An Italian far-right party is aiming to change the national constitution as a means to reduce the influence of EU law over national legislation. Emanuele Bonini has the story for EUelectionsItaly.blog.
The party Brothers of Italy (FDI) submitted to the House of Representatives a draft law which vies to remove all obligations to EU legislation, which in the party’s view, amounts to achieving true independence.
According to article 117 of the Italian constitution, “legislative powers shall be vested in the State and the Regions in compliance with the Constitution and with the constraints deriving from EU legislation and international obligations”.
FDI leader Giorgia Meloni wants the second part of this constitutional text to be deleted. If implemented, it will become possible for Italy to oppose any European obligation.
“We voluntarily reduce our sovereignty,” Meloni stated in the explanatory text of the draft bill.
“In the Constitutions of the other founding countries of the European Union, there are no such general norms,” she said.
The proposed changes become clearer if the current text and the proposed changes are seen side by side:
Not an easy task
What Meloni and her party submitted to the Parliament is not ordinary draft legislation. It is Constitutional draft legislation, which means that tougher rules apply in passing the amendments.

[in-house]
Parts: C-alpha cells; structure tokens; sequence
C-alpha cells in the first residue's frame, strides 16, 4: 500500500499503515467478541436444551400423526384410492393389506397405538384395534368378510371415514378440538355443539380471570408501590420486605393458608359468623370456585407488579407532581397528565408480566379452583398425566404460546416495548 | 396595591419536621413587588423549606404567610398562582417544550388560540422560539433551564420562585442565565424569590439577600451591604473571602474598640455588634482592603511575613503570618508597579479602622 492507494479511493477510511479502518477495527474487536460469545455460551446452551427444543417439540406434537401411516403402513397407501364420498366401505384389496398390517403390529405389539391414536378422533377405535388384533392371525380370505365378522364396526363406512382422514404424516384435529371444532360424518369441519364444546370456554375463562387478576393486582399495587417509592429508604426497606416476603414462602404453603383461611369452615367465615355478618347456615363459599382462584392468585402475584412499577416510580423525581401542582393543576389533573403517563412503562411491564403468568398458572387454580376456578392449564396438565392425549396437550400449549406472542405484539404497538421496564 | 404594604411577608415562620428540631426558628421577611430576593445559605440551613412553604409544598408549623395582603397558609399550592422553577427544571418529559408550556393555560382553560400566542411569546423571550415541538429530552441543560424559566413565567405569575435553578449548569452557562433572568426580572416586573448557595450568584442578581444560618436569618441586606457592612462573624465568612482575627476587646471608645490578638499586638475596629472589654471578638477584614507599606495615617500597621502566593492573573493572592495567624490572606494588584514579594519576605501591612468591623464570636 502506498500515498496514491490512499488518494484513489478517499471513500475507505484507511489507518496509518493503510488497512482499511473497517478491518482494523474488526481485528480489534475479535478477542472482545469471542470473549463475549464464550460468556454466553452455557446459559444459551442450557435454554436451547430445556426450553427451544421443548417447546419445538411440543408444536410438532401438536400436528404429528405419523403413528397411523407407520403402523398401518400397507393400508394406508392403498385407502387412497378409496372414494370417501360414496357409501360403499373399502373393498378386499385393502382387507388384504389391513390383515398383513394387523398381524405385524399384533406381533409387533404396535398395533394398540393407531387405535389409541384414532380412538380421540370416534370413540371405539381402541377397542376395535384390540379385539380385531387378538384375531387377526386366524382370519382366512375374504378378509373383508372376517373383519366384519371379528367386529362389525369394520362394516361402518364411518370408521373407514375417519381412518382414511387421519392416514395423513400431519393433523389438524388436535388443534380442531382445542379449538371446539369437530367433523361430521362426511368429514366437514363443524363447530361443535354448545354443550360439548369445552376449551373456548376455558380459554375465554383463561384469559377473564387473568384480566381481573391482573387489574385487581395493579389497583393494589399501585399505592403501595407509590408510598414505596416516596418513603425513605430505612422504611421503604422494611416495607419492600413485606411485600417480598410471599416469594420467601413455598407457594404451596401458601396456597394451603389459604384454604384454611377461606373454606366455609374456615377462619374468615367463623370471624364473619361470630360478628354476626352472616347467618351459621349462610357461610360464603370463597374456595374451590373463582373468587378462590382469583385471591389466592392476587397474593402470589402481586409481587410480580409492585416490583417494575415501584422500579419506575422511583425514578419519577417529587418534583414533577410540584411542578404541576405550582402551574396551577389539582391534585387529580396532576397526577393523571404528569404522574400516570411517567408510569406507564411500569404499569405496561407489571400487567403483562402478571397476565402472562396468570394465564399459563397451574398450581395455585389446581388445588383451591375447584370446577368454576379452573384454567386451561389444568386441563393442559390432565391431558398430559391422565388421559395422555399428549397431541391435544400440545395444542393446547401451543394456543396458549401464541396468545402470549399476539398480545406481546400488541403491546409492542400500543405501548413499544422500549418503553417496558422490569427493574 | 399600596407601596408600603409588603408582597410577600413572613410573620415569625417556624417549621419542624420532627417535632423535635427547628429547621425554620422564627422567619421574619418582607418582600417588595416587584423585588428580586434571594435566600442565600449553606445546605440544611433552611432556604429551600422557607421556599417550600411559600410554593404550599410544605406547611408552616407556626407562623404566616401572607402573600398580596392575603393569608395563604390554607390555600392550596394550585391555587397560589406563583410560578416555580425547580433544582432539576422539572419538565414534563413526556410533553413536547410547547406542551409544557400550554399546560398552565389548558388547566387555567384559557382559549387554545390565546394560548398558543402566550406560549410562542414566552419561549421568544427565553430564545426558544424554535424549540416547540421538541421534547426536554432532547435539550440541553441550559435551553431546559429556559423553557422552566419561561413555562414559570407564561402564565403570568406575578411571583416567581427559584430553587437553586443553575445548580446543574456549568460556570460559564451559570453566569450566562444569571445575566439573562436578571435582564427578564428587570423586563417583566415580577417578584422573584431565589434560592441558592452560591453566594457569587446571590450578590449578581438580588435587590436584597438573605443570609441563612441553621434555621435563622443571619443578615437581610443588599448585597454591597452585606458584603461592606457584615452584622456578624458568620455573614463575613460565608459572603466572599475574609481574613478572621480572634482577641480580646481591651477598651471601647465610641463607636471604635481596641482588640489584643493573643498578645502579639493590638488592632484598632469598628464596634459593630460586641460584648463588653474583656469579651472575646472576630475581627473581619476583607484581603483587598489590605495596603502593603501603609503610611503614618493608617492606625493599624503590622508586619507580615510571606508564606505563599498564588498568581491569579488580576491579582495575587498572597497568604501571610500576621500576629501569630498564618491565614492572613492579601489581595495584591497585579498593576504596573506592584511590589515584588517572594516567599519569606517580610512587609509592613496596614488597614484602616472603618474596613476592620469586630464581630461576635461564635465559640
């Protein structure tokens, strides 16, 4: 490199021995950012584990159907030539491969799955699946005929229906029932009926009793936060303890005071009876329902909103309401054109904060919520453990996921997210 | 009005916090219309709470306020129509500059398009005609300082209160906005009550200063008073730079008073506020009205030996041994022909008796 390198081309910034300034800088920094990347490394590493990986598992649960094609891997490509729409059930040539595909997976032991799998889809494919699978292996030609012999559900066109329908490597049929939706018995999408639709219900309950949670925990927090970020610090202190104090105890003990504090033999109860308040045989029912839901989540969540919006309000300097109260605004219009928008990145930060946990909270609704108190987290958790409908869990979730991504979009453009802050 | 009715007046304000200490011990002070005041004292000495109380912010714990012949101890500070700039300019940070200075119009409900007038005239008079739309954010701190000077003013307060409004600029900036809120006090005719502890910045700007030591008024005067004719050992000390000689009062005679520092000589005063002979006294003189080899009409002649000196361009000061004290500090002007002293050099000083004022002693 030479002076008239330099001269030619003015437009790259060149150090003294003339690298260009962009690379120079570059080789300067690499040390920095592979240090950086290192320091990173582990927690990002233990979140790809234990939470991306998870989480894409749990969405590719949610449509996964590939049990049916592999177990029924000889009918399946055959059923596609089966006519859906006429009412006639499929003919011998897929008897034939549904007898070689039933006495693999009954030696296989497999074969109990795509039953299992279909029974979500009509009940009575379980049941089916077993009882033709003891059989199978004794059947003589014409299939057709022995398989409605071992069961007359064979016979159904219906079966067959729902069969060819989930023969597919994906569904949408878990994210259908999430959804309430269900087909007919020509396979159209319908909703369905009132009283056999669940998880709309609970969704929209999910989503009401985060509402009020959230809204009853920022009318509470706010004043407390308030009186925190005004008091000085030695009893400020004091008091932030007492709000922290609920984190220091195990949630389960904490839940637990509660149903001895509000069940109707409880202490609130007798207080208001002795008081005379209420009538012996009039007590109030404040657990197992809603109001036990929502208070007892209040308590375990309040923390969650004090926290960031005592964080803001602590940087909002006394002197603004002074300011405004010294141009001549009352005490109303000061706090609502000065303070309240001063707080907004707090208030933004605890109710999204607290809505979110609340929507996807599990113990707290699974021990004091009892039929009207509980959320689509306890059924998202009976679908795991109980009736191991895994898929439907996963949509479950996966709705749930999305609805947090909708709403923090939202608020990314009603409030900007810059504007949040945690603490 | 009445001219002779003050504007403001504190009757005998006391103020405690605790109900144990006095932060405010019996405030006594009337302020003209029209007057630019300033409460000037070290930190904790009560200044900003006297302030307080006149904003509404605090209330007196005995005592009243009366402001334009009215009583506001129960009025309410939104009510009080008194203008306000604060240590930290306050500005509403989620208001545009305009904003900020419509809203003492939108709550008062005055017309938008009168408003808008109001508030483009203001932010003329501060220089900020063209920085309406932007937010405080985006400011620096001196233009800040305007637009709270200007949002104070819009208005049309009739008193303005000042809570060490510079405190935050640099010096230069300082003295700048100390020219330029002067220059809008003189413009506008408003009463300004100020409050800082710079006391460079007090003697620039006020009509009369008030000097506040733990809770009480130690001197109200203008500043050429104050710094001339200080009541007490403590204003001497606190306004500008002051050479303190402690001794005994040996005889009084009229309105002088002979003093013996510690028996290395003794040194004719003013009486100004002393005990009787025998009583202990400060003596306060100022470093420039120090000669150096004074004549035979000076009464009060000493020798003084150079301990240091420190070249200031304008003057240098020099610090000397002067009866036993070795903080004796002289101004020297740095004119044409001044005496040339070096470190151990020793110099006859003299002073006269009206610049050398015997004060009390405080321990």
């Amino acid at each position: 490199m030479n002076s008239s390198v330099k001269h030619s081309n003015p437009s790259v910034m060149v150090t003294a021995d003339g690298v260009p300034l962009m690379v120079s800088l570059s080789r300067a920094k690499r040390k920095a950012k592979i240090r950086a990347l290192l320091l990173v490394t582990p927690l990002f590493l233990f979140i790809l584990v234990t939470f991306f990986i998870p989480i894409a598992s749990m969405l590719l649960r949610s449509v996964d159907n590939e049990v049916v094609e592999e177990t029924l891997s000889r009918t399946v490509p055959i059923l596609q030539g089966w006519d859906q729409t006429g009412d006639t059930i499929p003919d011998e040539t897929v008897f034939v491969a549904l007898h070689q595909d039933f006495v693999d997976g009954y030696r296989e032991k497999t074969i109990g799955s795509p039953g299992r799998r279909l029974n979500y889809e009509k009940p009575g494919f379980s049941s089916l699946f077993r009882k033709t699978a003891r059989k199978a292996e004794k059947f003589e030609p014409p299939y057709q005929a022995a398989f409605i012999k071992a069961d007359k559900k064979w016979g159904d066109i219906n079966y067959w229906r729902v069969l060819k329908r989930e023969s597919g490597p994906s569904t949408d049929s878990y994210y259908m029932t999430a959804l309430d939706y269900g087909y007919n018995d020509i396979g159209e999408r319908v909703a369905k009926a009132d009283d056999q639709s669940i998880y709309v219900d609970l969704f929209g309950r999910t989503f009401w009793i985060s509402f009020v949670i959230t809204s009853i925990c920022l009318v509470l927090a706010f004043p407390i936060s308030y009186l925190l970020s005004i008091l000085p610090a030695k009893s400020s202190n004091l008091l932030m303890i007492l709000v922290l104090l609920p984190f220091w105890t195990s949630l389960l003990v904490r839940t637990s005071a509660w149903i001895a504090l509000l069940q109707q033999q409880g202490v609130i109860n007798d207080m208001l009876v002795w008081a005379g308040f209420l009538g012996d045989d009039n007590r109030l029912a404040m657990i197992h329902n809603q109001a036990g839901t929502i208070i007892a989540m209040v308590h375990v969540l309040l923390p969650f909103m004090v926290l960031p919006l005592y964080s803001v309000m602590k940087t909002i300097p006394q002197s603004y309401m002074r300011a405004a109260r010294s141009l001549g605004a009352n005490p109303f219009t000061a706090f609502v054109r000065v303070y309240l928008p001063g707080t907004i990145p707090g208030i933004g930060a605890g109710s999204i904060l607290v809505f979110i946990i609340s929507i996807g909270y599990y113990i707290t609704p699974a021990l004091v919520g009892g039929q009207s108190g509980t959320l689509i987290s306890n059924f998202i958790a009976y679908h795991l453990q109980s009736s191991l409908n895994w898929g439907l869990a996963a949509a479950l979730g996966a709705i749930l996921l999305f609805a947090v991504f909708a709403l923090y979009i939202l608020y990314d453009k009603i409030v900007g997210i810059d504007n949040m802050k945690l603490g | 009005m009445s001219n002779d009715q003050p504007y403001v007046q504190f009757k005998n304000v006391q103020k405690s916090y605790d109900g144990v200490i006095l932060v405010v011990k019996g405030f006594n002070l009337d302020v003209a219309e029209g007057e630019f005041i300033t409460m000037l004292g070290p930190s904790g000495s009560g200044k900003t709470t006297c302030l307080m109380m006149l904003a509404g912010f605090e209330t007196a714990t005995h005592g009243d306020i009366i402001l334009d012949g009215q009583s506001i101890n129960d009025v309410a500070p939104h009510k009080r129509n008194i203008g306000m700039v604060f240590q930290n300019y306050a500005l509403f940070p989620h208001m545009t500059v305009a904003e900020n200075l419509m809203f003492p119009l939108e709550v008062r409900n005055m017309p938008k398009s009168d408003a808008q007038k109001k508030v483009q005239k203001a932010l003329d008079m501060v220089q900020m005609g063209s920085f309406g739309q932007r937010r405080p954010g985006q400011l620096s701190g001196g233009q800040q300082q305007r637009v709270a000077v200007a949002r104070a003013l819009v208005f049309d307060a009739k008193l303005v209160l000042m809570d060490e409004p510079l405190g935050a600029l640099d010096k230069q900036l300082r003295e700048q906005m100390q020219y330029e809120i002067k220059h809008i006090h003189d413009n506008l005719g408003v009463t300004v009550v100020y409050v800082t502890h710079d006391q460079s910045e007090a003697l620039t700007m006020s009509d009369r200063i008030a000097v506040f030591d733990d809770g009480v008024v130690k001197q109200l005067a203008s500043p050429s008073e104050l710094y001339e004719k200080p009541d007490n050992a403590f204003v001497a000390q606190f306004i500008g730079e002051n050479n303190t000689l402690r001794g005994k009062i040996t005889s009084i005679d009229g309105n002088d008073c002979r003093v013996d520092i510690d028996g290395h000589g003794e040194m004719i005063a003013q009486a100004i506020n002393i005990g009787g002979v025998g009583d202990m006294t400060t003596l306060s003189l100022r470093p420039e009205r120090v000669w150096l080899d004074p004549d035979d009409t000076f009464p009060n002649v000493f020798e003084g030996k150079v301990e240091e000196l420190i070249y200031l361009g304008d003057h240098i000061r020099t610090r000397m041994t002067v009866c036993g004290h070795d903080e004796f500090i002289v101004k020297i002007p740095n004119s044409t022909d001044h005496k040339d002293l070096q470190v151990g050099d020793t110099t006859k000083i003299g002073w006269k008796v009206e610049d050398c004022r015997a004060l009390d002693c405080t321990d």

Constitutional laws must be adopted by each House, after two successive debates at intervals of no less than three months, and approved by an absolute majority of the members of each House in the second vote.
This is the first step. If these requirements are fulfilled, these laws are submitted to a popular referendum, should a request be made by one-fifth of the members of a House of the Parliament or by 500,000 voters or five Regional Councils.
The request can be presented within three months after the publication of the Constitutional law in the official journal.
Will the government help Meloni?
Currently, Meloni sits with the opposition parties, and she cannot command a majority, unless the two ruling parties, the Lega and the Five Star Movement (M5S), decide to back the proposal, currently debated at the Parliamentary committee level.
The reform of Article 117 of the Constitution is in the joint programme for institutional reforms agreed between the leaders of the Lega and M5S. The two are united by the idea that the EU’s influence must be limited or non-binding.
[Edited by Zoran Radosavljevic]